An invitation to judge a food contest is not always as fantastic as one might imagine. For some events (like the Austin Hot Sauce Festival), you might be subject to judging hundreds of hot sauces. The quality of the hot sauces is as highly variable as Austin weather. I’ve judge a decent number of contests in over the last three years, and I decided that it was high time to write up a blog post with tips. Happy Eating!
Photo by John M. P. Knox
1. If it looks unappetizing, skip it. If you can’t force yourself to eat it, you probably shouldn’t.
2. If it smells bad, it will probably taste bad. Skip it. Don’t ruin your taste buds for everything else.
3. Having something cleansing to drink. A beer or club soda usually works well. Typically, crackers and grapes are provided. You can also smell the back of your hand to reset your olfactory sense.
4. Be open minded. But be focused. What were they supposed to be making anyways? If it was supposed to be fried chicken, it shouldn’t be a chicken fried steak.
5. Only take a small taste at first. If it a sauce, consider dipping your finger in it. I get the tiniest spoonful. Even if something is really tasty, only take a tiny bite. If you really like it, you can always get more. They always cater to the judges’ needs. You don’t want to fill up on it and not have room for something even better later.
6. If the dish is spicy, consider saving it for last. You don’t want the fact that your mouth is on fire to affect your ability to taste the less spicy samples. I like spicy, but spicy is sometimes meant to cover up other flaws in the dish. Also, watch out for hot peppers floating around in the dish.
7. Bring a big magic marker to mark the samples. Most of the time, they will be labeled, but sometimes you might wind up with 15 cups of soup that all look the same.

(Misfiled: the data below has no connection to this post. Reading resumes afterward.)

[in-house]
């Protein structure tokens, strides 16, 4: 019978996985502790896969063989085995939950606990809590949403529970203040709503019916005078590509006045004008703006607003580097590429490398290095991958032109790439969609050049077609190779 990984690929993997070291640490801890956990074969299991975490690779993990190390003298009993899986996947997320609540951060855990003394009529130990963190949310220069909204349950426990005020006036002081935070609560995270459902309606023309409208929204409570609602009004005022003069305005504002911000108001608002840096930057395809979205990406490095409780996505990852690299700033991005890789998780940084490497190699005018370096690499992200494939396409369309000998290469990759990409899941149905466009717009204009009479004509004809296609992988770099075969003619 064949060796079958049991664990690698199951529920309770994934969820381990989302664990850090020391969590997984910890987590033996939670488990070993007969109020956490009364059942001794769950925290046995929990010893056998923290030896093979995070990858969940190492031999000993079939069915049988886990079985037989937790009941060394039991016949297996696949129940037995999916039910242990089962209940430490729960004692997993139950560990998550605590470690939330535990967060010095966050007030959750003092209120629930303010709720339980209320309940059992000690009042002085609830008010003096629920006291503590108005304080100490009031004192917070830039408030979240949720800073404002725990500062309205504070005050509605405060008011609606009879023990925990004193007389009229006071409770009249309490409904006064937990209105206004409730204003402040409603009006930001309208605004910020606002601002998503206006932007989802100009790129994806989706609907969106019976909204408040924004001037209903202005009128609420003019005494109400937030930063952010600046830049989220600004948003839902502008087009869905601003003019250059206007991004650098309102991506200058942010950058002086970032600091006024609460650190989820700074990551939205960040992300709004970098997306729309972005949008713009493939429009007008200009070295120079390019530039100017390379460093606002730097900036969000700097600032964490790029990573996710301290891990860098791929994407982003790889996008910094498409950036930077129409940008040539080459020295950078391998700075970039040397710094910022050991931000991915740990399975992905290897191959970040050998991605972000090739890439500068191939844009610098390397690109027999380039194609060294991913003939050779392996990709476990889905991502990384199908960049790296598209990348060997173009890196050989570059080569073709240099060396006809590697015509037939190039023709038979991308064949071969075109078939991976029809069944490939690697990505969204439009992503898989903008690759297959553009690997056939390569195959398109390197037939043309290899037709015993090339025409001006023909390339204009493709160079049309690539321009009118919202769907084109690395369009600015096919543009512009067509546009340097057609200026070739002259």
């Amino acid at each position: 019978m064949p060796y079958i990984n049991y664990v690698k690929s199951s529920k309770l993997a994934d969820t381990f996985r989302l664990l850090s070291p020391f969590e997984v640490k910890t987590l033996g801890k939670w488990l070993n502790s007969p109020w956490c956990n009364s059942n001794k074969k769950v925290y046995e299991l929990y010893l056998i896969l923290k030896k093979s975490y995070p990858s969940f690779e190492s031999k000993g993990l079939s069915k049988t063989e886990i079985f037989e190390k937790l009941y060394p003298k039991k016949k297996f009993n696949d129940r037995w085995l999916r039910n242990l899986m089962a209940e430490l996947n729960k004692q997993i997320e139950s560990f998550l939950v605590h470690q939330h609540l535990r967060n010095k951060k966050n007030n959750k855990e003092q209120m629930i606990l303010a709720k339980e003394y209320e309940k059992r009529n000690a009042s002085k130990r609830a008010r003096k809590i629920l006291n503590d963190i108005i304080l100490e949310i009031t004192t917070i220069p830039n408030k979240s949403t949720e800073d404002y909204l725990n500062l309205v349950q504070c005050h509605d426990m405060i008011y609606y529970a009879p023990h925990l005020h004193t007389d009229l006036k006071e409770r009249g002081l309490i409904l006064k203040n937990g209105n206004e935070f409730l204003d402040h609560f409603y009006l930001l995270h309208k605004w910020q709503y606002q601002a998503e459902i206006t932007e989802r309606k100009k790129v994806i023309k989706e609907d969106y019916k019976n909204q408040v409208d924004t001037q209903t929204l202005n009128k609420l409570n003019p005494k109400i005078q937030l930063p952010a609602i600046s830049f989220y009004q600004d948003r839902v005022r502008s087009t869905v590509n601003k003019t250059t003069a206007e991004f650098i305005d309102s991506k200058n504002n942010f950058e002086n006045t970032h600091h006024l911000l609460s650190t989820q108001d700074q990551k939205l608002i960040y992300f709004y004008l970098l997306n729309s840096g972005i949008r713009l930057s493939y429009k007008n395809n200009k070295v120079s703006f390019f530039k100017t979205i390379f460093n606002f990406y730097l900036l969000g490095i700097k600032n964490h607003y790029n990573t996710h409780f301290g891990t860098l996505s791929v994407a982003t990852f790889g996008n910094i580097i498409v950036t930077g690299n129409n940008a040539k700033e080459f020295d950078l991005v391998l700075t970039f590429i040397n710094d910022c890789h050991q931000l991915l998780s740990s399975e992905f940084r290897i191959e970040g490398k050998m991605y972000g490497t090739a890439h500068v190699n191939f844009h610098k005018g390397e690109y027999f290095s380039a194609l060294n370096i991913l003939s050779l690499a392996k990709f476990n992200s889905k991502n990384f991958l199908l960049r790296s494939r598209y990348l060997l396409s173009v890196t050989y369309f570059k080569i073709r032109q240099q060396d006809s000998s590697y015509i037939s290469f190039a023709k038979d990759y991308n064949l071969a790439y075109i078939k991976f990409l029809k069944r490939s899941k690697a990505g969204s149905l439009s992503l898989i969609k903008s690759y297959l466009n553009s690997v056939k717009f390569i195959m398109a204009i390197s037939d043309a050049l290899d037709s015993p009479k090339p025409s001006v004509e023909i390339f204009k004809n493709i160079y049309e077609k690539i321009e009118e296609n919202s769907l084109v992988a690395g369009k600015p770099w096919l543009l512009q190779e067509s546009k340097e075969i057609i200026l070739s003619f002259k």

8. Take detailed notes on each sample. Some people give ratings to samples early on only to have to revise their rating system later AND have to try all the samples again.
9. Don’t be afraid to be honest. I used to have the problem of not wanting to hurt anyone’s feelings, however, not giving honest feedback doesn’t help the person improve. Even though I have recalibrated my scoring system, I still find that though I rate similarly to other judges, I still rate on average higher. Also, raw feedback is typically not given directly to the entrant. If it is, I take notes in my personal binder instead of on the scoring sheets.
Photo by John M. P. Knox
Here’s my method of judging.
1. Try to rule out as many samples as possible based on looked or smell. If it smells bad, it will taste bad. If it is so repulsive looking that I cannot put it in my mouth, I don’t even try. This isn’t fear factor. Don’t even waste stomach space on these.
2. Take small samples (I mean teeny tiny) samples of each food. I take highly detailed notes of each one so that I can remember them easily later. If I put something like “tastes good,” I probably won’t remember or be able to differentiate it from another that was described as “tastes good.” I write things like “floral scent of lemon clashed with the oregano” or “unami flavors of the mushrooms paired well with the sauce.”
3. After all samples have been tried (or discarded), I start ranking each sample from the bottom up. Meaning, I use the sample I disliked the most as an anchor for rating. For example, two samples were inedible. These two samples would receive a zero.
4. Then I have a cluster of samples that I felt were about the same, and I would rate those. Then I would rate the next group of samples that I liked even better. I typically do this until I reach the top 3-5 samples that I liked the most.
5. I’ll then retaste all the samples I liked the best (3-5 samples typically) and then make final ratings.
Using this method, I’ve left many cooking contests hungry. I don’t get too full, and so I have plenty of room to each the foods I do enjoy!